Days, after a lessor filed a plea seeking insolvency proceedings against budget carrier SpiceJet Ltd, the National Company Law Tribunal (NCLT) today issued a notice to the airline and scheduled the next hearing on May 17, 2023.
SpiceJet in a statement said there's no "adverse ruling" against the homegrown airline. “In the Aircastle issue, notice was issued in the normal course. There was no adverse ruling against SpiceJet. The court has recognised the fact that parties are under settlement discussions and they can continue to pursue the same,” a company spokesperson said.
The development related to Spicejet comes at a time when the Indian aviation sector has been hit with another domestic carrier Go First Airline filing for voluntary insolvency resolution proceedings citing the failure of Pratt & Whitney engines that power its fleet.
US-based aircraft lessor Aircastle had lodged a plea against SpiceJet on April 28 over unpaid dues. SpiceJet, however, had said it had returned all the aircraft of this lessor, and that the airline is confident that it'll be able to settle the matter via court proceedings.
The Gurugram-based SpiceJet operates a fleet of Boeing 737s and Q-400s, and is one of the country's largest regional players operating multiple daily flights under UDAN or the Regional Connectivity Scheme.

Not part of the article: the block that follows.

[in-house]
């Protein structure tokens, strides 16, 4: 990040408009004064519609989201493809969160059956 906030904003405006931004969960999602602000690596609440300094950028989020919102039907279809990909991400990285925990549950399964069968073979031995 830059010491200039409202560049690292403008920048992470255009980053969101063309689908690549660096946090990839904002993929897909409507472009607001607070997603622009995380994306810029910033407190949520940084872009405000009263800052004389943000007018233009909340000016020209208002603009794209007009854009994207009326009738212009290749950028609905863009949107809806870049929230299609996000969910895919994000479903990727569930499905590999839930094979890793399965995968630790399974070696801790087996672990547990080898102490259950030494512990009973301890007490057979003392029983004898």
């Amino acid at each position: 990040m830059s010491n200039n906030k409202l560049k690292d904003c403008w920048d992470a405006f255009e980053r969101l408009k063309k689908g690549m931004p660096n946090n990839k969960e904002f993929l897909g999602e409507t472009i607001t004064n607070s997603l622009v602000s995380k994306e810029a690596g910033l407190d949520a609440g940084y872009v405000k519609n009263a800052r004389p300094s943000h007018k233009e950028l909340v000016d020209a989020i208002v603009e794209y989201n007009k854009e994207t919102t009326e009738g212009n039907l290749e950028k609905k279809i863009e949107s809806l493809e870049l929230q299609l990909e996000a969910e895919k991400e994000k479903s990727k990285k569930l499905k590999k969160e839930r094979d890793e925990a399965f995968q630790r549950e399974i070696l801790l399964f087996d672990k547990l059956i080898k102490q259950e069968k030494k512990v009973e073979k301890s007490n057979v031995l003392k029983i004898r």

The other low-cost player had recently restructured over $100 million outstanding dues to Carlyle Aviation Partner into equity shares and compulsorily convertible debentures (CCDs). Carlyle Aviation, which is an aircraft lessor, is the commercial aviation investment and servicing arm of private equity giant Carlyle's. Following the transaction, Carlyle Aviation will hold over 7.5% equity stake in the airline.
SpiceJet recently also completed the hive-off process of its cargo and logistics division ‘SpiceXpress’ into a separate entity, SpiceXpress and Logistics Pvt Ltd. The hive-off paves the way for SpiceXpress to raise funds independently.
The airline has also decided to borrow around ₹400 crores to revive 25 grounded aircraft. The funds for the revival will be drawn from the government’s Emergency Credit Line Guarantee Scheme (ECLGS) and better cash accruals. "The airline has already mobilised around INR 400 crore towards getting its grounded fleet back in the air, which will further enhance its top-line."
Last week, Go First’s lessors also approached aviation regulator DGCA (Directorate General of Civil Aviation), seeking ‘deregistration’ of 22 aircraft operated by the Nusli Wadia-owned airline. These Airbus jets include A320neo airplanes that are powered by Pratt & Whitney engines.
The step was taken after Wadia Group-owned Go Airlines reportedly asked the National Company Law Tribunal (NCLT) to urgently pass an order on its insolvency resolution plea, citing the likely repossession of aircraft by the cash-strapped carrier’s lessors. The National Company Law Tribunal had reserved its order after hearing Go First's bankruptcy plea last week.